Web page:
Our telecom friends have caused a new Senate Bill to be in the hopper in Sacramento. SB 378 would require local governments to permit the use of microtrenching (add that term to your spellcheck dictionary now) for the installation of new fiber optic cables.
A microtrench is defined in the Bill as being “…a narrow open excavation trench that is less than or equal to 4 inches in width and not less than 12 inches in depth and not more than 26 inches in depth and that is created for the purpose of installing a subsurface pipe or conduit” where “[t]he provider of fiber facilities shall determine the method of the installation of fiber.”
Public Works Directors and City/County Engineers around the state are likely to have real problems with the text of the bill because of their experiences with microtrenching, including without limitation to the difficulties in achieving safe and long-term reliability of these small width and limited depth trenches. Even more troubling is the proviso that “[t]he provider of fiber facilities shall determine the method of the installation of fiber.”
Here’s the current proposed text of the legislation (as of the date of introduction, February 10, 2021):
CALIFORNIA LEGISLATURE— 2021–2022 REGULAR SESSION
Introduced by Senator Gonzalez
(Coauthors: Senators Hertzberg and Wiener)
February 10, 2021
An act to add Sections 65964.5 and 65964.6 to the Government Code, relating to local government.
LEGISLATIVE COUNSEL’S DIGEST
SB 378, as introduced, Gonzalez. Local government: broadband infrastructure development project permit processing: microtrenching permit processing ordinance.
Under existing law, the Public Utilities Commission has jurisdiction over public utilities, including electrical corporations. The commission’s existing Electric Tariff Rule 20 establishes policies for the undergrounding of electric facilities and includes, among other programs, the Rule 20A undergrounding program , which requires electrical corporations to convert overhead electric facilities to underground facilities when doing so is in the public interest for specified reasons.
This bill would authorize a provider of fiber facilities to determine the method of the installation of fiber. The bill would prohibit a local agency, as defined, from prohibiting, or unreasonably discriminating in favor of or against the use of, aerial installations, open trenching or boring, or microtrenching, but would authorize a local agency to prohibit aerial deployment of fiber where no aboveground utilities exist due to Electric Tariff Rule 20 or other existing underground requirements.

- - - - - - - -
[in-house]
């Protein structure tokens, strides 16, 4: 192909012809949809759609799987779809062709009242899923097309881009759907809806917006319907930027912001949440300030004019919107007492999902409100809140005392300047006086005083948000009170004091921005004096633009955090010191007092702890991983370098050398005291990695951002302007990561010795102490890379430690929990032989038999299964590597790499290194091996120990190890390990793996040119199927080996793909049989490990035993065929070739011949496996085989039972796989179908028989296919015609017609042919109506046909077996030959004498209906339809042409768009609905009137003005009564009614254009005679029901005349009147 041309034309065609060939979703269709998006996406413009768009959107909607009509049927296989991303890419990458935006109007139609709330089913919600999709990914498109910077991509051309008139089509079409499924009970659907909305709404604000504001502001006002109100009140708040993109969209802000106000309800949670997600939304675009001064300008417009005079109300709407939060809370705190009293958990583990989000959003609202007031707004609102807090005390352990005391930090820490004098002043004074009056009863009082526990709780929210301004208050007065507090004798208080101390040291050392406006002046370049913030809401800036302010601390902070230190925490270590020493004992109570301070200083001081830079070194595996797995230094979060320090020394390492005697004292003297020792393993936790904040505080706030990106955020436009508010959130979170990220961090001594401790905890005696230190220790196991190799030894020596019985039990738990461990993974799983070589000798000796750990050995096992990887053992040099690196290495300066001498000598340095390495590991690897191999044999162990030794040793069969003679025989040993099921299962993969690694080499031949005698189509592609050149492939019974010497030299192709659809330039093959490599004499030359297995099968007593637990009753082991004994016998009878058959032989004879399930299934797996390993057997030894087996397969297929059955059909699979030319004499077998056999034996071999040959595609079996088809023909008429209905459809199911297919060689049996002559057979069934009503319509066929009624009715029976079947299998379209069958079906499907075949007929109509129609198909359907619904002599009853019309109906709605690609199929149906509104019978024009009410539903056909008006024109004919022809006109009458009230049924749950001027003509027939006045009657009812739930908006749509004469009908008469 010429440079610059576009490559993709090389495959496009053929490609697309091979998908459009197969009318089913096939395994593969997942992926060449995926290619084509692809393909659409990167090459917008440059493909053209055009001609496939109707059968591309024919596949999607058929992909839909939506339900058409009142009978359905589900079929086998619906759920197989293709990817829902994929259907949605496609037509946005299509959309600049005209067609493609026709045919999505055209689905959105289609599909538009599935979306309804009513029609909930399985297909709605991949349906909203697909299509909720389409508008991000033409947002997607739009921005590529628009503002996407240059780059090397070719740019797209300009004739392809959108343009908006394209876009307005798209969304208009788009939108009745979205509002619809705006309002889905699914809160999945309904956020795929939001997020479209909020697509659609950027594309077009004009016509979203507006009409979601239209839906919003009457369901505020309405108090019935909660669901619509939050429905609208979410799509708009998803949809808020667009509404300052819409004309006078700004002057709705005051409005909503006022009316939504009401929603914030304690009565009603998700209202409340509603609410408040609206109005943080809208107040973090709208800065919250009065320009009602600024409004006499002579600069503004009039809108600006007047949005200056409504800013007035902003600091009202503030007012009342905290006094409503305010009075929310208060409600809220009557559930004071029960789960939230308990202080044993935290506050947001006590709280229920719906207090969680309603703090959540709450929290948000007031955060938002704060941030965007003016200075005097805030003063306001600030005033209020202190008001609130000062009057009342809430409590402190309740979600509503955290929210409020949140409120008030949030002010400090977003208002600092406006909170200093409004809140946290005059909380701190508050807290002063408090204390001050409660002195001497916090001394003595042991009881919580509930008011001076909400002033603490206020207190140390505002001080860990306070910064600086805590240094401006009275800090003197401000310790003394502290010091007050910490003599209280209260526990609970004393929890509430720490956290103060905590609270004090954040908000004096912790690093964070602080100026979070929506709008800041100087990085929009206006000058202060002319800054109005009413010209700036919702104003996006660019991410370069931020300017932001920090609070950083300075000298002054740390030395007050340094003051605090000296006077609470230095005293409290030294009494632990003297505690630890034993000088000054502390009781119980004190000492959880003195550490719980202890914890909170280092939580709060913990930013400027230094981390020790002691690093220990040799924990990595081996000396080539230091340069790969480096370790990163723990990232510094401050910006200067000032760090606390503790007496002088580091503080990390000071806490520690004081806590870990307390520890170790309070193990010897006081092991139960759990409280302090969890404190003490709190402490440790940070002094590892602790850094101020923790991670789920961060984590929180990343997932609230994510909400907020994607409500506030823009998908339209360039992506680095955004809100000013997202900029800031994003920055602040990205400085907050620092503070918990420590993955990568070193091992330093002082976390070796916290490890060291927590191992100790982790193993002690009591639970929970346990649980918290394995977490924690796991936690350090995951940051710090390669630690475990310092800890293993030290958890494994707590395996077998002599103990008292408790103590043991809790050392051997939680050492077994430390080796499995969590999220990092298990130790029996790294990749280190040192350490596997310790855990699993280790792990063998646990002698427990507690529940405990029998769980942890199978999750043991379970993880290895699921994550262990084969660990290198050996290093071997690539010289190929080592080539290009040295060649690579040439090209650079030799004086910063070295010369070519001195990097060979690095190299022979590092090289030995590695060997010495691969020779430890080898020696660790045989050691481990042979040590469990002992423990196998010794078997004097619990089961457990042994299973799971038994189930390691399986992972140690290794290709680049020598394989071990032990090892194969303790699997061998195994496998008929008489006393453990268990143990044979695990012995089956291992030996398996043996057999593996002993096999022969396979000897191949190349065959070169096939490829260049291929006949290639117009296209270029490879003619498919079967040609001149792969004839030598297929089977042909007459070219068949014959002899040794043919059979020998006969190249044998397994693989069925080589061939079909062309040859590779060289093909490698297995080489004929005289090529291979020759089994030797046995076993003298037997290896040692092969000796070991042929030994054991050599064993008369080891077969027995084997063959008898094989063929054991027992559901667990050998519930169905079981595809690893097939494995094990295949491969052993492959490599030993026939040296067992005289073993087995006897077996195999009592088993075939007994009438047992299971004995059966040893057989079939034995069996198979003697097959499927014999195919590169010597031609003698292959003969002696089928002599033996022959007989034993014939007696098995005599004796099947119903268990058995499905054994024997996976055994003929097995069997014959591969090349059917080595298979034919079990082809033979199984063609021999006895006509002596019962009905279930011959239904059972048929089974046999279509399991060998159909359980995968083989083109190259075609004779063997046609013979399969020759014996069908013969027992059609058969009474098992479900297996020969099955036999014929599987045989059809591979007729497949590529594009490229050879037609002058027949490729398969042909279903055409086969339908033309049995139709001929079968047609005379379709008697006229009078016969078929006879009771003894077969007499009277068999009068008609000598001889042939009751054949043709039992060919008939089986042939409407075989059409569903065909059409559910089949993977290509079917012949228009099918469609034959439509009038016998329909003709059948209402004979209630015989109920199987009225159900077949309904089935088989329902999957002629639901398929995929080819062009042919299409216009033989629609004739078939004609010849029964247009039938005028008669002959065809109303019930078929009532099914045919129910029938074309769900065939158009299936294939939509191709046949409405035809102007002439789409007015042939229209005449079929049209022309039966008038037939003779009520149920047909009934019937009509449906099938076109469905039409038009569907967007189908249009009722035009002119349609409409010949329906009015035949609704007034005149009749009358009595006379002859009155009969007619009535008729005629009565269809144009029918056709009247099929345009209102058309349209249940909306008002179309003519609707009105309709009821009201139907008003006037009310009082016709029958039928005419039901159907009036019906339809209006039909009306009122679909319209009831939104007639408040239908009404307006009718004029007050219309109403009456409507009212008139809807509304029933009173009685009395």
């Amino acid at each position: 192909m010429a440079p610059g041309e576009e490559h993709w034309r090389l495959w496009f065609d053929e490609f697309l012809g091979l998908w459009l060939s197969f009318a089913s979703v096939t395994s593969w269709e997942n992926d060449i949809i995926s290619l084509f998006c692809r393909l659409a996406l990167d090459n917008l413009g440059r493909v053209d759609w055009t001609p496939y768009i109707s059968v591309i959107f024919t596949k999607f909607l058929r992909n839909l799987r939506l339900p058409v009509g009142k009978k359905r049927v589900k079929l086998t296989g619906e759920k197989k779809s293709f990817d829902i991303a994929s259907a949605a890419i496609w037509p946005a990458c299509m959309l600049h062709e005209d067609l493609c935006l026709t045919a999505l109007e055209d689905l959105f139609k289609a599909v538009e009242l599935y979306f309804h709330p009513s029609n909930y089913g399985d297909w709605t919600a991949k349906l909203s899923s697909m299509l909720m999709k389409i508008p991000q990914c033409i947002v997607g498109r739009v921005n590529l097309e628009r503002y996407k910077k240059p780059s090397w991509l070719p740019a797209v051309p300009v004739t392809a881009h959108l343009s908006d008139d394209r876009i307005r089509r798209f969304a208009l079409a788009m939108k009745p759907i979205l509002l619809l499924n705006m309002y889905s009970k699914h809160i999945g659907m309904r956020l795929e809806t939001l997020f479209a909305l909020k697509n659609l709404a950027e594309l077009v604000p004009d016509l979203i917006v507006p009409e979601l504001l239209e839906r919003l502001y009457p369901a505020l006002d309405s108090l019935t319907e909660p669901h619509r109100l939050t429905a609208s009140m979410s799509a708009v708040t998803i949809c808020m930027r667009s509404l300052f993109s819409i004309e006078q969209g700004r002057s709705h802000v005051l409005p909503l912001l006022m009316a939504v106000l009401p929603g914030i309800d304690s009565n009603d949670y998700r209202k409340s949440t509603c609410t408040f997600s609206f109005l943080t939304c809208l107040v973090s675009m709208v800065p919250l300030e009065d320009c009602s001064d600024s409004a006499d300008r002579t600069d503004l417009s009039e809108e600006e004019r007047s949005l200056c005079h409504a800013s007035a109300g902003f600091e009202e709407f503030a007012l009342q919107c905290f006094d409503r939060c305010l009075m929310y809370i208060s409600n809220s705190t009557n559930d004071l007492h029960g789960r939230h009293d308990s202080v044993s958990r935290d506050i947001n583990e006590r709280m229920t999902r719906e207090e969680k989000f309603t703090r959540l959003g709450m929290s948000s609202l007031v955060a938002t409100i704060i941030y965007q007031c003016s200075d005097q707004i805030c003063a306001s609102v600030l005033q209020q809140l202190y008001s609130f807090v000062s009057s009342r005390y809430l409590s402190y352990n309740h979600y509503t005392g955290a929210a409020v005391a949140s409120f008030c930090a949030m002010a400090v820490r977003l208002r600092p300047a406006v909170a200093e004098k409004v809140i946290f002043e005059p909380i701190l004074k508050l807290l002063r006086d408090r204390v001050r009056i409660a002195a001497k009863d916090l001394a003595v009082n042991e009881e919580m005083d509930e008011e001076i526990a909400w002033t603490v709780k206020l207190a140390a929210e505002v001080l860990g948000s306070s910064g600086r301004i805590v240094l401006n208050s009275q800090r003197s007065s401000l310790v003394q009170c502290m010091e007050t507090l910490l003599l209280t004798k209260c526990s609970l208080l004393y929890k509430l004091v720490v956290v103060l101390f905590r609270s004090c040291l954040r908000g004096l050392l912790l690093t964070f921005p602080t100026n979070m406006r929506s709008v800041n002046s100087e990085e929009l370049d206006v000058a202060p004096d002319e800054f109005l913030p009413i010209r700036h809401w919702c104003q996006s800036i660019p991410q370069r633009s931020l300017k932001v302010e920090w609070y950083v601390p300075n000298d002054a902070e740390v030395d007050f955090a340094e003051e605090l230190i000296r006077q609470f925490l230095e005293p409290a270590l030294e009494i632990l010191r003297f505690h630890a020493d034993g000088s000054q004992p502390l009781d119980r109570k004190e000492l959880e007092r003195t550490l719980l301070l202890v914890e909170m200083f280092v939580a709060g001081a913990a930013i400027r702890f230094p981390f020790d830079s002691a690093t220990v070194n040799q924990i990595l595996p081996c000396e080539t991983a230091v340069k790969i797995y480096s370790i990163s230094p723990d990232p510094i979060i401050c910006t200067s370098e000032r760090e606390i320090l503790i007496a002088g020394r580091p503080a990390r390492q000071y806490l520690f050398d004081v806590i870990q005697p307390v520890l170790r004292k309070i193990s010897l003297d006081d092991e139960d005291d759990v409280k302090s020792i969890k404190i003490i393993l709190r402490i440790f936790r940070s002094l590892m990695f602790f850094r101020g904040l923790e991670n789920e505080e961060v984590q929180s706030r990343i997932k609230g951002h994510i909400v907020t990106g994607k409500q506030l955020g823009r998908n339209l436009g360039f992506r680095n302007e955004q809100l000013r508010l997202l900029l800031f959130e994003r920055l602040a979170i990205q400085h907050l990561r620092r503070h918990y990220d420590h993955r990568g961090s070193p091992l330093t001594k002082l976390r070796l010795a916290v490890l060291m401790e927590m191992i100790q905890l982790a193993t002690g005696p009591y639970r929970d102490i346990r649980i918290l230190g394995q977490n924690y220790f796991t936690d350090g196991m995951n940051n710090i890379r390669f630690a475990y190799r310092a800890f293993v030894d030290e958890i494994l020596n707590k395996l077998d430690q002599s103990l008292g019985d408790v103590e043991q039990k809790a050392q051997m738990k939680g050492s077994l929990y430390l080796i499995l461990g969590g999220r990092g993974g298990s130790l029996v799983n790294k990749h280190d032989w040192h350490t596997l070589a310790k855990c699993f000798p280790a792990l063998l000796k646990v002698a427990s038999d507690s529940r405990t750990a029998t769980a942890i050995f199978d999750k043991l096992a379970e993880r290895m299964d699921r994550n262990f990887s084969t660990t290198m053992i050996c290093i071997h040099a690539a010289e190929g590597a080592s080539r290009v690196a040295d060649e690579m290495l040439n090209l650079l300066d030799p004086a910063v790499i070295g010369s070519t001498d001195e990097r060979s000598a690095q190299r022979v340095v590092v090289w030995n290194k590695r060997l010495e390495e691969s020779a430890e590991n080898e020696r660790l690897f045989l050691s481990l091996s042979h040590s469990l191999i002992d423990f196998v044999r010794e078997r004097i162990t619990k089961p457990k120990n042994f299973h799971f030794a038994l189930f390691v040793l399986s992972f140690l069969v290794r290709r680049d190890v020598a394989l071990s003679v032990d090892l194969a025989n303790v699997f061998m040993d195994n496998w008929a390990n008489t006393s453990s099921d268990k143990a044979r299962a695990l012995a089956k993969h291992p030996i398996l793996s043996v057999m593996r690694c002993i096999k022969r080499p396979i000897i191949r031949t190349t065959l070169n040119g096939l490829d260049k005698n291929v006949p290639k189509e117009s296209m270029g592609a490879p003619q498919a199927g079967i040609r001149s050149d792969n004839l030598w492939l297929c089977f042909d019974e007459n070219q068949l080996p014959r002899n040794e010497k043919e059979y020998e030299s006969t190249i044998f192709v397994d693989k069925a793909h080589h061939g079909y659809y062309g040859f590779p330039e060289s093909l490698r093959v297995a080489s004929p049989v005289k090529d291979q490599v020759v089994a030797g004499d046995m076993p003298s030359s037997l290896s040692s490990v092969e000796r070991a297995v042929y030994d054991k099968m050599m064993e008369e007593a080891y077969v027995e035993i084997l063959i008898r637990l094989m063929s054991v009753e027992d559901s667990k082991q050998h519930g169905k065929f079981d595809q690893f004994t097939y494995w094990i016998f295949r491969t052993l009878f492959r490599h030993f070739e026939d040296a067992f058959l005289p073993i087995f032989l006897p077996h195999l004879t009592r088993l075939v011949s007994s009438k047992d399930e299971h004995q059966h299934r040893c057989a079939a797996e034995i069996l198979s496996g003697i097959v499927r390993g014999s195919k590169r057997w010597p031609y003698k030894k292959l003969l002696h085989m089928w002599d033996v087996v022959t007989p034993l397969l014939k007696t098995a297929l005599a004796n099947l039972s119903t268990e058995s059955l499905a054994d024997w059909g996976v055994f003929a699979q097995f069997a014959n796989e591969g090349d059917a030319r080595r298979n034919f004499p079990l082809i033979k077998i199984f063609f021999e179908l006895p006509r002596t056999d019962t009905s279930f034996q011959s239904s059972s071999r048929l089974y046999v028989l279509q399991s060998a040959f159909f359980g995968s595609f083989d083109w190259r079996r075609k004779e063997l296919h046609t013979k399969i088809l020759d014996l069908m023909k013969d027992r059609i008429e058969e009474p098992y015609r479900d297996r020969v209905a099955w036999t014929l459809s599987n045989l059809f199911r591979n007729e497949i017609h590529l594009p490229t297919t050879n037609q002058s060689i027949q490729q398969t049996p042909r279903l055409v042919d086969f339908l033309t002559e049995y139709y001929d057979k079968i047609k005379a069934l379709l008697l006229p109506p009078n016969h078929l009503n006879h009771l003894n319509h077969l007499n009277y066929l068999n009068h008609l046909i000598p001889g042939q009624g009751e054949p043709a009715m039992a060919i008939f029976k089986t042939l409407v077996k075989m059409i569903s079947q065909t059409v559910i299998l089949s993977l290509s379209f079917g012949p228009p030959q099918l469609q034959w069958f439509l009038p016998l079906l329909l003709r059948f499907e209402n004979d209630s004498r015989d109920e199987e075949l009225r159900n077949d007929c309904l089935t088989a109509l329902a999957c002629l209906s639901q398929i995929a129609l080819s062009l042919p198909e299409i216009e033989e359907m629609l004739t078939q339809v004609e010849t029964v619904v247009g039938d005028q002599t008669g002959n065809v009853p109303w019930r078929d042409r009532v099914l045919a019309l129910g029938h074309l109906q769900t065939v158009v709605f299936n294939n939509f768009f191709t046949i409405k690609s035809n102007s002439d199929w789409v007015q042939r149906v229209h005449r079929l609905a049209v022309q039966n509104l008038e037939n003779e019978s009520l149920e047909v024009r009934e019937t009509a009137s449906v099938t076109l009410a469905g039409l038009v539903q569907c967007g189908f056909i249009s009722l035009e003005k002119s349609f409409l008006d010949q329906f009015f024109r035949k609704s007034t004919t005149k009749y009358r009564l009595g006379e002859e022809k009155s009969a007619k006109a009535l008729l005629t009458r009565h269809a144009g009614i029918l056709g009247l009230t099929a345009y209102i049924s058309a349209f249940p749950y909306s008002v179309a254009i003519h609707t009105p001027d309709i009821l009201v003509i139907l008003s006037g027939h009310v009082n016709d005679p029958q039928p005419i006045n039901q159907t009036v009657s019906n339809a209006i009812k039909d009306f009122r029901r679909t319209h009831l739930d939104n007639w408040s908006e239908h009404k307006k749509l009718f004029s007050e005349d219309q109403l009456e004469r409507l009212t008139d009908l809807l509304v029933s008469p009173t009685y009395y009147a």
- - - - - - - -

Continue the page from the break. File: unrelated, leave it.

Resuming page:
This bill would require a local agency to allow fiber to be installed in the same fashion as the existing aboveground utilities where aboveground utilities are present. The bill would provide that this provision controls over any undergrounding ordinance adopted by the local agency that requires all utilities to bury existing overhead facilities pursuant the Overhead Conversion Program established by the commission pursuant to Electric Tariff Rule 20. The bill would require a local agency to allow microtrenching for the installation of underground fiber if the installation in the microtrench is limited to fiber. By imposing new duties on local agencies with regard to the installation of fiber, the bill would impose a state-mandated local program.
Existing law, the Permit Streamlining Act, governs the approval process that a city or county is required to follow when approving, among other things, a permit for construction or reconstruction for a development project for a wireless telecommunications facility and a collocation or siting application for a wireless telecommunications facility.
This bill would authorize a city or county to impose on an applicant for a permit for a broadband infrastructure development project a reasonable fee for costs associated with the submission, and the expedited review, processing, and approval of an application, including, but not limited to, personnel costs as necessary, if the applicant elects for the expedited review and processing and agrees to pay that fee.
The California Constitution requires the state to reimburse local agencies and school districts for certain costs mandated by the state. Statutory provisions establish procedures for making that reimbursement.
This bill would provide that no reimbursement is required by this act for a specified reason.
Vote: MAJORITY Appropriation: NO Fiscal Committee: YES Local Program: YES
The people of the State of California do enact as follows:SECTION 1. This act shall be known as the Broadband Deployment Acceleration Best Practices Act of 2021.
SEC. 2. The Legislature hereby finds and declares all of the following:
(a) Californians need improved access to high-speed internet now more than ever to meet a variety of demands including, but not limited to, remote work, distance learning, telehealth, emergency response and public safety, agriculture, innovation, and commerce.
(b) High-speed internet is delivered to Californians through wireline and wireless broadband infrastructure that is installed either aerially or underground. Wireless broadband service relies on wireline facilities, especially fiber backhaul lines.
(c) Deployment of fiber is critical to connect more Californians to high-speed internet.